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Nearly nowhere in the state had rain in October until just this week a complete turnaround from September’s variable rainfall, which gave perfect conditions to dry the crops in the fields.
State Climatologist Harry Hillaker says, “So it’s been just an amazingly dry month, and you know, you can hardly ask for anything better as far as getting harvest accomplished and temperatures this month also, a little bit on the warm side. Average about two, three degrees above normal, which generally helps dry the crop down a little bit quicker as well. And so it’s been just an amazingly favorable October.”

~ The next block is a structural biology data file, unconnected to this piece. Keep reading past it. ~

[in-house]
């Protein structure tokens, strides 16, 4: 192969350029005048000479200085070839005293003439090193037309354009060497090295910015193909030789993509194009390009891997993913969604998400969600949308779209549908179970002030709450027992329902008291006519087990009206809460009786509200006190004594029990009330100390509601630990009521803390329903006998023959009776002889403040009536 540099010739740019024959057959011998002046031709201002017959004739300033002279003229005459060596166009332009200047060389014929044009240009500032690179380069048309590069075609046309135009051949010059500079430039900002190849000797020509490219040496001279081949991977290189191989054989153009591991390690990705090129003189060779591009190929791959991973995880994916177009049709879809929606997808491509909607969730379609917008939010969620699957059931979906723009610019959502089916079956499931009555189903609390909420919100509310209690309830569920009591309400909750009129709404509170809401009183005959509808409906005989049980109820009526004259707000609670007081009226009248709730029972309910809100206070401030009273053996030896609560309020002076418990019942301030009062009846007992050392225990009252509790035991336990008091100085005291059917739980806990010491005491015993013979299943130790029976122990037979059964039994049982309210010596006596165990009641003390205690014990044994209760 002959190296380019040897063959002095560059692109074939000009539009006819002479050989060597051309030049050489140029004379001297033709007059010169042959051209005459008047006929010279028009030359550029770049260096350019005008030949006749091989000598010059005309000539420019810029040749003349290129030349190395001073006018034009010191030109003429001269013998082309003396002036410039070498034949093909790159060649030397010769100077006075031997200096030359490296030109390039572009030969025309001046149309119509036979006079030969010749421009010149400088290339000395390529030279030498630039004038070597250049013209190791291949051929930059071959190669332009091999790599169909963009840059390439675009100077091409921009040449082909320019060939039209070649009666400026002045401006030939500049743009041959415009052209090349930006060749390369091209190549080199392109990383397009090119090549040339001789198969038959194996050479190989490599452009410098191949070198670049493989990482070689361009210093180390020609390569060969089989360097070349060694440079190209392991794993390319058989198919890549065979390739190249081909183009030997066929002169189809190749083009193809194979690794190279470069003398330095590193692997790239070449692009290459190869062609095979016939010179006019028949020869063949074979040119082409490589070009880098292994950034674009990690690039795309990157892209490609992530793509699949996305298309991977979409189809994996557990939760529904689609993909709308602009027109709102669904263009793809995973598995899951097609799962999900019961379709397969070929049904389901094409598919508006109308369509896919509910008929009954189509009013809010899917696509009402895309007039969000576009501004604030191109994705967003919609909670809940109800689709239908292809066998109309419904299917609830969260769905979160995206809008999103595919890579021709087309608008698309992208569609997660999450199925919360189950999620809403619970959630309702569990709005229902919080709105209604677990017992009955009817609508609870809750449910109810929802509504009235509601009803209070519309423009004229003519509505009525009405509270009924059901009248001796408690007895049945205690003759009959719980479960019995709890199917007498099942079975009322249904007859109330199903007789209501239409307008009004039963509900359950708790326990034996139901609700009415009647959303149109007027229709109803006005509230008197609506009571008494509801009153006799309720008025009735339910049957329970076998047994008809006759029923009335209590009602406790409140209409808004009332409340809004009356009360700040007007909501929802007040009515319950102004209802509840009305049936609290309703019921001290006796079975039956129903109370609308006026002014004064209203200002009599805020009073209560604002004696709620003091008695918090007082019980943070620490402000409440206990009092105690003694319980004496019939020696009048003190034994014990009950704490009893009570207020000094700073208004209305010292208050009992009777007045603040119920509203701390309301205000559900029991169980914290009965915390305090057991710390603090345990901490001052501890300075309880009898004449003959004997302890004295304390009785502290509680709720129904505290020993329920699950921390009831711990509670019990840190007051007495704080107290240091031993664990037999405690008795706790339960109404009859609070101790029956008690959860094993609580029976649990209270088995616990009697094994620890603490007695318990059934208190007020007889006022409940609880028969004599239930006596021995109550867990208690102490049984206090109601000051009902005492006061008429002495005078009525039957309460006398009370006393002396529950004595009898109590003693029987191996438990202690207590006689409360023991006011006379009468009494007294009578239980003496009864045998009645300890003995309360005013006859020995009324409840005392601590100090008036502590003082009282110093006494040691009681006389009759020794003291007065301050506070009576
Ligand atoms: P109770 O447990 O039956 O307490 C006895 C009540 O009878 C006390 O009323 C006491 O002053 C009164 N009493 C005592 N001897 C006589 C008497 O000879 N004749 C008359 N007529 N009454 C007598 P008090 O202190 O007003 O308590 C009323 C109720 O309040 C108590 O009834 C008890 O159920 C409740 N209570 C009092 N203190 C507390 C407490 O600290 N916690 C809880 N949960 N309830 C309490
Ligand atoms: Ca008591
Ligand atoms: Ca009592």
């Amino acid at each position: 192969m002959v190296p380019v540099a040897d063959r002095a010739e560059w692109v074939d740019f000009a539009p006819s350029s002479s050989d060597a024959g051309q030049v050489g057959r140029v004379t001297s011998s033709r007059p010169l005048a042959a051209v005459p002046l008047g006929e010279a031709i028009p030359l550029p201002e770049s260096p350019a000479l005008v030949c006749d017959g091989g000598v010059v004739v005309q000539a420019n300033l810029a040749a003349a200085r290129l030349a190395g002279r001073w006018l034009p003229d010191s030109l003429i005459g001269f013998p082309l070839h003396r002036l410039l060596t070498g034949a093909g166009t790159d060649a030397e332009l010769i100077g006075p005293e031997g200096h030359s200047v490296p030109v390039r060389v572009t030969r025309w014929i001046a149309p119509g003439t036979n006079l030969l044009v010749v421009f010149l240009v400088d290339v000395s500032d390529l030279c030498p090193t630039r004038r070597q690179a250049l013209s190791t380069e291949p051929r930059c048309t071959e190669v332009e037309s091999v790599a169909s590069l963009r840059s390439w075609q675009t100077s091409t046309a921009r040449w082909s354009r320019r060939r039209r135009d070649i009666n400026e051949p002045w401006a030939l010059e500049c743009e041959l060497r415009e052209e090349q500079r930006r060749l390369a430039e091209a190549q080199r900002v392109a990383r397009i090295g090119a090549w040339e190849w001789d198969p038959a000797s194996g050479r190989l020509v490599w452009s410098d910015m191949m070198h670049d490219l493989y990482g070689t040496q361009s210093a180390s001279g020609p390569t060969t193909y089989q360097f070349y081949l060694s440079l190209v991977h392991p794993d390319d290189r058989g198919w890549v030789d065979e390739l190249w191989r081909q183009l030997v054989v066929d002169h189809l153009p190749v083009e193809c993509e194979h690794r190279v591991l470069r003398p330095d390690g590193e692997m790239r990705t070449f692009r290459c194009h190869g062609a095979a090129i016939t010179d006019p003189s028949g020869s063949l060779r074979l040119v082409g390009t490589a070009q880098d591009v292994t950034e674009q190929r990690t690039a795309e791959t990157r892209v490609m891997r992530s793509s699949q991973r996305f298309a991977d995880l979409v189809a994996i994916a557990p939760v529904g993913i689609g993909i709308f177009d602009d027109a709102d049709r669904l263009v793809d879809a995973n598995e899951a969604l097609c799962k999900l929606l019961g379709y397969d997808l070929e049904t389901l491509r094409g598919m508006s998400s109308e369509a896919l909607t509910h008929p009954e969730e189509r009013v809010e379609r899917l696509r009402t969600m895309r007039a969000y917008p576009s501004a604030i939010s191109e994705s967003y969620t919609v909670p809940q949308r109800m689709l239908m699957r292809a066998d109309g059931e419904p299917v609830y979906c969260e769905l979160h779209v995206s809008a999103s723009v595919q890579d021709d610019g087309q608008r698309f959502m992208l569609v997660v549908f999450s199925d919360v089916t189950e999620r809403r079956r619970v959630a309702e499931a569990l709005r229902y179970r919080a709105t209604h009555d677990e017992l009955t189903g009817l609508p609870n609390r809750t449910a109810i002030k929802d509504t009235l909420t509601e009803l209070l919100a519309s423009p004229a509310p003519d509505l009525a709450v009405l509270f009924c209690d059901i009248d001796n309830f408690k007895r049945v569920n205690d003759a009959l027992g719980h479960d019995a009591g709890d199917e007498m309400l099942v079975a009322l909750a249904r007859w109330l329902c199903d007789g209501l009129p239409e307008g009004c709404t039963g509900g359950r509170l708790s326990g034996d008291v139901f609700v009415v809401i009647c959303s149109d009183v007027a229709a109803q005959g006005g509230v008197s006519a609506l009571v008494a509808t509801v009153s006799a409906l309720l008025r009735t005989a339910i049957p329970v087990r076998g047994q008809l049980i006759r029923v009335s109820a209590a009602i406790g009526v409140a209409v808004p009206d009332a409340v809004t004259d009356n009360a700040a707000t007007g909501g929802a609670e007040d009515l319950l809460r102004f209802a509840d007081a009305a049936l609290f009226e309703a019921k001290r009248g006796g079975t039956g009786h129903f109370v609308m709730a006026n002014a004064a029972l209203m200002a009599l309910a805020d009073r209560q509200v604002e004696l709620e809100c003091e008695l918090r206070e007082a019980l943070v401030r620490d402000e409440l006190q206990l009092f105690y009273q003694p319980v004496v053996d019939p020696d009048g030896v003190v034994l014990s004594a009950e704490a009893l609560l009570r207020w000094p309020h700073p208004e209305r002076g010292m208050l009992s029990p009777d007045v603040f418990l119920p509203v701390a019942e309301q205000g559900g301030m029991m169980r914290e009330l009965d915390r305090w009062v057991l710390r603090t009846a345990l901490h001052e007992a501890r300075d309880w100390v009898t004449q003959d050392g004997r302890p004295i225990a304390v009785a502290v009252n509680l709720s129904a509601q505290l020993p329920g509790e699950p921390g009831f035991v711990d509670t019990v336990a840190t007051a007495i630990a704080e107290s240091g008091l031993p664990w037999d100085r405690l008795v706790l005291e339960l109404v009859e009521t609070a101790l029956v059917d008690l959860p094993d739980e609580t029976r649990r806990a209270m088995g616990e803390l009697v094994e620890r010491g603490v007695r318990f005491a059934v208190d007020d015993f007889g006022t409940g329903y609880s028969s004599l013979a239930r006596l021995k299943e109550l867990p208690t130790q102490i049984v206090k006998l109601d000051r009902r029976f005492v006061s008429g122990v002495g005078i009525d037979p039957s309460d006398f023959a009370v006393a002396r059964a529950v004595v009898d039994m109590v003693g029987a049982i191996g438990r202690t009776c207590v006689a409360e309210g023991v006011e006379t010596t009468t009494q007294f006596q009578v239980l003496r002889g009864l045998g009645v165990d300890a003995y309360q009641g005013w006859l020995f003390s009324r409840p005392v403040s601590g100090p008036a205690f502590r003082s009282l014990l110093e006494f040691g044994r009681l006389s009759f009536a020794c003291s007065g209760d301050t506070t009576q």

Hillaker says most of the state has now had its first freeze, “The further northeast you go, the colder things were. Some places even down to upper teens earlier in the week. And so growing season definitely over with. Might help make the soybeans a little easier to harvest in places where they still had green stems and things like that. But the southwest part of the state more hit and miss.”
He says the dry weather and frost poses a challenge to farmers who are getting cover crops on the ground. Some farmers are having trouble getting a stand of green. The rain this week could jump start the germination, but it will be harder for some of those conservation practices to get a stand as it gets colder.